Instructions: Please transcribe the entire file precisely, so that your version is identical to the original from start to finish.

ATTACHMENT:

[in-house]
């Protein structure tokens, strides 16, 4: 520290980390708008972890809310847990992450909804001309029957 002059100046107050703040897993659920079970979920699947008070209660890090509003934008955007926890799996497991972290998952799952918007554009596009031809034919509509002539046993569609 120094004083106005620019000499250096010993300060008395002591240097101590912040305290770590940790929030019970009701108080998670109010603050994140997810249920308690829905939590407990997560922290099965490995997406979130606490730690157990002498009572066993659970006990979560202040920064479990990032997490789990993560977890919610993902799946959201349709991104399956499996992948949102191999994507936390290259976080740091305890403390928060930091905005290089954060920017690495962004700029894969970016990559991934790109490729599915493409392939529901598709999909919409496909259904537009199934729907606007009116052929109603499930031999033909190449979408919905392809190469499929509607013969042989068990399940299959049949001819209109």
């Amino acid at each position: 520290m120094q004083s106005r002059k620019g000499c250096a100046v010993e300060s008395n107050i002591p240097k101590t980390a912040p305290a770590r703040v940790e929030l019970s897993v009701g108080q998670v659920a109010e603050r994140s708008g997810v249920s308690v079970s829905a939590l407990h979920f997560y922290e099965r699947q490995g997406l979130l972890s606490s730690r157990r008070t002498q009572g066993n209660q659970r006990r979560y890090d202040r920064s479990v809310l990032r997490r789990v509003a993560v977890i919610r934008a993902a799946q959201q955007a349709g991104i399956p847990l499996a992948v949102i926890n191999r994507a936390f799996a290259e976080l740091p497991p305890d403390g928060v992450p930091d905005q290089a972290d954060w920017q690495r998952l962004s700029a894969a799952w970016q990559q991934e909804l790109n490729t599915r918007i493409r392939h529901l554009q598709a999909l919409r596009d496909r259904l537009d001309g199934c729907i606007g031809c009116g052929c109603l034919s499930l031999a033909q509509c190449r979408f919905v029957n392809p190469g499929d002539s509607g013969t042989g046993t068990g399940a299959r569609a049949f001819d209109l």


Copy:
[in-house]
């Protein structure tokens, strides 16, 4: 520290980390708008972890809310847990992450909804001309029957 002059100046107050703040897993659920079970979920699947008070209660890090509003934008955007926890799996497991972290998952799952918007554009596009031809034919509509002539046993569609 120094004083106005620019000499250096010993300060008395002591240097101590912040305290770590940790929030019970009701108080998670109010603050994140997810249920308690829905939590407990997560922290099965490995997406979130606490730690157990002498009572066993659970006990979560202040920064479990990032997490789990993560977890919610993902799946959201349709991104399956499996992948949102191999994507936390290259976080740091305890403390928060930091905005290089954060920017690495962004700029894969970016990559991934790109490729599915493409392939529901598709999909919409496909259904537009199934729907606007009116052929109603499930031999033909190449979408919905392809190469499929509607013969042989068990399940299959049949001819209109």
């Amino acid at each position: 520290m120094q004083s106005r002059k620019g000499c250096a100046v010993e300060s008395n107050i002591p240097k101590t980390a912040p305290a770590r703040v940790e929030l019970s897993v009701g108080q998670v659920a109010e603050r994140s708008g997810v249920s308690v079970s829905a939590l407990h979920f997560y922290e099965r699947q490995g997406l979130l972890s606490s730690r157990r008070t002498q009572g066993n209660q659970r006990r979560y890090d202040r920064s479990v809310l990032r997490r789990v509003a993560v977890i919610r934008a993902a799946q959201q955007a349709g991104i399956p847990l499996a992948v949102i926890n191999r994507a936390f799996a290259e976080l740091p497991p305890d403390g928060v992450p930091d905005q290089a972290d954060w920017q690495r998952l962004s700029a894969a799952w970016q990559q991934e909804l790109n490729t599915r918007i493409r392939h529901l554009q598709a999909l919409r596009d496909r259904l537009d001309g199934c729907i606007g031809c009116g052929c109603l034919s499930l031999a033909q509509c190449r979408f919905v029957n392809p190469g499929d002539s509607g013969t042989g046993t068990g399940a299959r569609a049949f001819d209109l």